Friday, August 22, 2008
A Deep, Deep Peace...
Here we see, at the height of her distinguished career, the very last of the great actresses to retain the seventeenth-century affectation of being called only by her married name. Although born Stella Tanner, she was known the world over as Mrs. Patrick Campbell, despite the gentleman who bestowed that name on her having played only the equivalent of a walk-on in her colorful life.
She comes to mind today as the originator of one of my favorite quotes about marriage. Wedlock, she said, is "the deep, deep peace of the double bed after the hurly-burly of the chaise-longue." And it really is.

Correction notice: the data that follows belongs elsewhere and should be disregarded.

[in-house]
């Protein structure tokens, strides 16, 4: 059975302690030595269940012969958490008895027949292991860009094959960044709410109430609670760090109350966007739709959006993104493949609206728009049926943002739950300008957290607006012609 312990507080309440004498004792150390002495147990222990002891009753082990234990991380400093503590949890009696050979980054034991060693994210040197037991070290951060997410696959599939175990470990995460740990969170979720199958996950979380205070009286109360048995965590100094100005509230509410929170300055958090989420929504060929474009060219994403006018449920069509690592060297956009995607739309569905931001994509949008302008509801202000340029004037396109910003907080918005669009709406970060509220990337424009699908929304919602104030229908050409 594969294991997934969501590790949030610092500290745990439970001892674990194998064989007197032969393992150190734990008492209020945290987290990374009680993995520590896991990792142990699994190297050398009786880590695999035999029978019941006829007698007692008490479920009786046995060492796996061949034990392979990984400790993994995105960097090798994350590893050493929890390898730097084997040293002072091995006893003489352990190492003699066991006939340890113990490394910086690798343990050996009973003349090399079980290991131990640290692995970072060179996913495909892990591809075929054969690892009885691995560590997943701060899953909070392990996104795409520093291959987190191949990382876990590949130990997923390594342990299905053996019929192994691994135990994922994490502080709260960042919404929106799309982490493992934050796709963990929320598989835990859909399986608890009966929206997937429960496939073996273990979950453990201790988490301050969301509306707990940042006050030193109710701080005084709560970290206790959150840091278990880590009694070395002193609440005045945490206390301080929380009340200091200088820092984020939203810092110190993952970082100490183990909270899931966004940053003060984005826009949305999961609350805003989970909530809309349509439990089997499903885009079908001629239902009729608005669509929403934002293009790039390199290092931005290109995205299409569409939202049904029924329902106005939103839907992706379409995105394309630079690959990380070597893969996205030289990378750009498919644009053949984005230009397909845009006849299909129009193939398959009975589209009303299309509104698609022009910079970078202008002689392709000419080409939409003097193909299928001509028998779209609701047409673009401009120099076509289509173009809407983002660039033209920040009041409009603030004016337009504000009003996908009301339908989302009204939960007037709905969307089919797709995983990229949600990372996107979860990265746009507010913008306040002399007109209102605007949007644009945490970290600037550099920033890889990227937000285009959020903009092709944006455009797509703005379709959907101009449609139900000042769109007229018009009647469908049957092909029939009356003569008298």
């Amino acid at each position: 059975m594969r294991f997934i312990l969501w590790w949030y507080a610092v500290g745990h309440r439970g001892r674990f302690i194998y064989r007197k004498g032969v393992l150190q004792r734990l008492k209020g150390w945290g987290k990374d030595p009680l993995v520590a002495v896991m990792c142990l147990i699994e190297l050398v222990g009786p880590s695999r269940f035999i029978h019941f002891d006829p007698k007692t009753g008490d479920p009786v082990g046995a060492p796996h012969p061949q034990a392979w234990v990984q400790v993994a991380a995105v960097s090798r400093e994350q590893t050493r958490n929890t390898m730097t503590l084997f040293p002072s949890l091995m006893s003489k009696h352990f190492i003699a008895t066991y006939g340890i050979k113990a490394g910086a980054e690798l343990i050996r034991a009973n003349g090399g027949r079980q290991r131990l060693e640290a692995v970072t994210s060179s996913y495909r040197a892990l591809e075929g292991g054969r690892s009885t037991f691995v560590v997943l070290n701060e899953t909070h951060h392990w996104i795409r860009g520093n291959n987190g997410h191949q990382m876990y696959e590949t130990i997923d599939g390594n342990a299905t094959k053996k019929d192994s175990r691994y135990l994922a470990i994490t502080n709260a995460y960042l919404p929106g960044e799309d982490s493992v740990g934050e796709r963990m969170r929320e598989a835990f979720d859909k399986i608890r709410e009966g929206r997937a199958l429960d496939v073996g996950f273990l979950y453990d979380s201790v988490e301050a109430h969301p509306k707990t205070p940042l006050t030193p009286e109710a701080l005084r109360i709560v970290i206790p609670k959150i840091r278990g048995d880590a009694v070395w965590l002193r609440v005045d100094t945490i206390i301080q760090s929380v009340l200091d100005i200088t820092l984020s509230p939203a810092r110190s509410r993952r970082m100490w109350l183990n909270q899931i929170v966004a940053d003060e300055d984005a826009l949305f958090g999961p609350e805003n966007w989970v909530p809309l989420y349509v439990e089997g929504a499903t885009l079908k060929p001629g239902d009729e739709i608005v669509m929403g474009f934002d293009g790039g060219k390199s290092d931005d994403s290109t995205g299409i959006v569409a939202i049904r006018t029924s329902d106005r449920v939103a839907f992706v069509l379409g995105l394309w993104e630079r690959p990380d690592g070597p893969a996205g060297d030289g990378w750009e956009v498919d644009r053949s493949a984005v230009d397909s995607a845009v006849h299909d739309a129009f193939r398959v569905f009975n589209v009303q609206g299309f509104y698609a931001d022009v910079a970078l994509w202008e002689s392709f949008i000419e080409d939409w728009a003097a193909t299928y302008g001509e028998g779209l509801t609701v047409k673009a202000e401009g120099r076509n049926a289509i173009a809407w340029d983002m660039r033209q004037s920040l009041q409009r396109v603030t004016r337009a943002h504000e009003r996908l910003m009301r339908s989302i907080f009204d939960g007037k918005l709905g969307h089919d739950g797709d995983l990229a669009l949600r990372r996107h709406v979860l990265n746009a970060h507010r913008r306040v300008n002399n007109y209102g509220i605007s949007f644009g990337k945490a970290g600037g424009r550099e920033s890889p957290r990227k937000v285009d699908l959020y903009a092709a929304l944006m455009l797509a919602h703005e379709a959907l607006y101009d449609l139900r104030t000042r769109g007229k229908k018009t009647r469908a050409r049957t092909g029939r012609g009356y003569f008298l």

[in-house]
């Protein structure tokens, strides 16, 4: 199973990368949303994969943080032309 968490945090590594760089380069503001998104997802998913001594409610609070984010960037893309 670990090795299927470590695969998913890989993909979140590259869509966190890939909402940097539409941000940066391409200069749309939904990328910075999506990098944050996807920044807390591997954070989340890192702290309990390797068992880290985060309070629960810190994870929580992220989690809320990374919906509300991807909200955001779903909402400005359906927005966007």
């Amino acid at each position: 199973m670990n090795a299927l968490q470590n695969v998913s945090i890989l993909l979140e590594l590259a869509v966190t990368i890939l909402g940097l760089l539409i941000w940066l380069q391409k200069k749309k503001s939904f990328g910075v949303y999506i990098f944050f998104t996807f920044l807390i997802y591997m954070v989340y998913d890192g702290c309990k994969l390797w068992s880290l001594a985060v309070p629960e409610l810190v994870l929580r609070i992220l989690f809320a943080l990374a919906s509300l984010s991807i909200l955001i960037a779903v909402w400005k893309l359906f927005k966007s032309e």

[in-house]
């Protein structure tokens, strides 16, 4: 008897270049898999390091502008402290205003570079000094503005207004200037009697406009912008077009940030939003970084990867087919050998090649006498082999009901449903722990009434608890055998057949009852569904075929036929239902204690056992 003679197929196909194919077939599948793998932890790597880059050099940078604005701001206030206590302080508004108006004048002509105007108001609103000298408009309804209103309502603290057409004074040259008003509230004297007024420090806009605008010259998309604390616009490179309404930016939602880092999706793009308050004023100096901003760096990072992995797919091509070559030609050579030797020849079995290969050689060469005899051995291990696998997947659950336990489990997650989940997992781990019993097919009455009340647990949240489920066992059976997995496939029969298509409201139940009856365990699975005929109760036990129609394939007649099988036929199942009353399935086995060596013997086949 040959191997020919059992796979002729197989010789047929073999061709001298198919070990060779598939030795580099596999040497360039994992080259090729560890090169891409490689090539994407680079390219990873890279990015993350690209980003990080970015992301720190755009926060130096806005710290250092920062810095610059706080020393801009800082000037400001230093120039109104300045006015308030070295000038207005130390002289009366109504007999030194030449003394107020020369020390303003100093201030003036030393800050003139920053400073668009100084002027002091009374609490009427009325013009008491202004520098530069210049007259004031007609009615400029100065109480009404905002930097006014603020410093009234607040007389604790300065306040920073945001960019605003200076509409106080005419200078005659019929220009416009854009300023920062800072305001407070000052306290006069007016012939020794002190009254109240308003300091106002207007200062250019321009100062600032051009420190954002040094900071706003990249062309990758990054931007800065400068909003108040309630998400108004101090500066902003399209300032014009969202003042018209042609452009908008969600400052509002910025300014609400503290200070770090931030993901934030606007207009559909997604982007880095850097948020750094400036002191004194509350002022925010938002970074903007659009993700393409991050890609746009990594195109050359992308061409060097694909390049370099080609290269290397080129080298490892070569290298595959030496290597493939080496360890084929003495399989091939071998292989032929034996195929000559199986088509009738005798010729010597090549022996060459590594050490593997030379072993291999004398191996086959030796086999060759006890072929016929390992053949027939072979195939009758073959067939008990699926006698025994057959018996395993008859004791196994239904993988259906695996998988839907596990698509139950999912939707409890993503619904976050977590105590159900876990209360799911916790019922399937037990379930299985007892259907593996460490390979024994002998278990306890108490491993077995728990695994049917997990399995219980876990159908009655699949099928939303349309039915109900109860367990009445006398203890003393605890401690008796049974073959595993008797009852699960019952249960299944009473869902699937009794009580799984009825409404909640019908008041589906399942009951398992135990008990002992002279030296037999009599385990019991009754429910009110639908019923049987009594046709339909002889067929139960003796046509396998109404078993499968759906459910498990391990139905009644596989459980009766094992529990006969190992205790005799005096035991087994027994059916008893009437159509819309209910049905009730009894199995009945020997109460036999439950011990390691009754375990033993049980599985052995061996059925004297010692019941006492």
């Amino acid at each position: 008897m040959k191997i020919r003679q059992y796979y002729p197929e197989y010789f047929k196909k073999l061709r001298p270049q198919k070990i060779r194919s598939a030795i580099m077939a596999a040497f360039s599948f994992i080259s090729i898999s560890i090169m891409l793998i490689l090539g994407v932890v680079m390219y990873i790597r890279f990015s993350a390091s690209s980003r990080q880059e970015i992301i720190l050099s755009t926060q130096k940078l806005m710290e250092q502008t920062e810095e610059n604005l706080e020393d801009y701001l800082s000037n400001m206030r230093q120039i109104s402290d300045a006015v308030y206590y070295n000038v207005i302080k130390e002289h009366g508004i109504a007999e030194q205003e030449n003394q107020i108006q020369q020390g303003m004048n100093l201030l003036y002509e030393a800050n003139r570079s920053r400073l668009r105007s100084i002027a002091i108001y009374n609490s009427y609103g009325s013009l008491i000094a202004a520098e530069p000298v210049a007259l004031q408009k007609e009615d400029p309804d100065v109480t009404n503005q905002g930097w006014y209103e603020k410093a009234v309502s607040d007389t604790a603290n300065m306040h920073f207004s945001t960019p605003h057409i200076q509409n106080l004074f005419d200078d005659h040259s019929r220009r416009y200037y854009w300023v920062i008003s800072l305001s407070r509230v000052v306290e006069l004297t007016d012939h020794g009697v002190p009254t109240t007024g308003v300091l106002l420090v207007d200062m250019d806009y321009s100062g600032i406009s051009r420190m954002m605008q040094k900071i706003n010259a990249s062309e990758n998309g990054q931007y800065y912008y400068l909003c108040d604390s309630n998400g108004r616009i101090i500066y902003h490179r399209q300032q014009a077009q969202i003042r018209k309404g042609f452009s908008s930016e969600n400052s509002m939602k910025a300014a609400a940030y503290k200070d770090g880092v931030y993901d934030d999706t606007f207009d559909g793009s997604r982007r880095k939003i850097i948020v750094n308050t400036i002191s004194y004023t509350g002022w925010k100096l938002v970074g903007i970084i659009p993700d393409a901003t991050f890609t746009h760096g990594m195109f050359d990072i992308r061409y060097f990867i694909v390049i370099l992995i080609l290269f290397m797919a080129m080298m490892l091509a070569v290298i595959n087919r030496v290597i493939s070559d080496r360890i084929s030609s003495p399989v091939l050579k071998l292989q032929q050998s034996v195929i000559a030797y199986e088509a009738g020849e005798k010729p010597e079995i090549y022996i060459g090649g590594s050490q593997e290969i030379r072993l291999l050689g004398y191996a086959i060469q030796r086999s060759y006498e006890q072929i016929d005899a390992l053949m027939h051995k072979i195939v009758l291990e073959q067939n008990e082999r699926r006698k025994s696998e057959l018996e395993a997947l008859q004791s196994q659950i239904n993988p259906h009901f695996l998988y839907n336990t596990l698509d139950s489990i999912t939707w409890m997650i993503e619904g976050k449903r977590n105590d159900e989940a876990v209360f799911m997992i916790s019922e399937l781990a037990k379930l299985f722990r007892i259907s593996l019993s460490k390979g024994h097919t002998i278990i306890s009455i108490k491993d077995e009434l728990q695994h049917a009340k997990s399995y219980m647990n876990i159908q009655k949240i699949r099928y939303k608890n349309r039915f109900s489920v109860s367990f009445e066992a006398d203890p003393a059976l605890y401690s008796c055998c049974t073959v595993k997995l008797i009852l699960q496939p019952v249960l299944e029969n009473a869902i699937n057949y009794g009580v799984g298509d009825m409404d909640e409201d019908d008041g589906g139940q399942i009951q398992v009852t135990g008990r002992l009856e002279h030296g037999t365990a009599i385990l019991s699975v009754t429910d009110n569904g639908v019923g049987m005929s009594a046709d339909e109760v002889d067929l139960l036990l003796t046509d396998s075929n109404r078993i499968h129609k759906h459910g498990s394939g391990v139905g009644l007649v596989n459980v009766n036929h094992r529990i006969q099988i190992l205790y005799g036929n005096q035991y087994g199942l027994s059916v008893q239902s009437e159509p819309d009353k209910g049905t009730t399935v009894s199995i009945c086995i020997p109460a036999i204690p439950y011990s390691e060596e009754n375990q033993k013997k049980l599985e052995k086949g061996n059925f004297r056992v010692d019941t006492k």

I was pleased to discover, in checking the wording of the above, that she also came up with two additional contributions to the canon.
To a young actress, who had complained of the predilections of two of the gentlemen in their troupe, she said, "Does it really matter what these affectionate people do - so long as they don’t do it in the streets and frighten the horses?"
And she more than earned her reputation as a scatty troublemaker, during her brief career as a second-string Marie Dressler at MGM, by sweeping into a party and trilling out to her studio's star producer, "Dear Mr. Thalberg, how is your lovely, lovely wife with the tiny, tiny eyes?" (Another version has her saying, in her usual stage-whisper, as Mrs. T. passed by, "Sweet Norma - she has such lovely little eyes - and so close together!").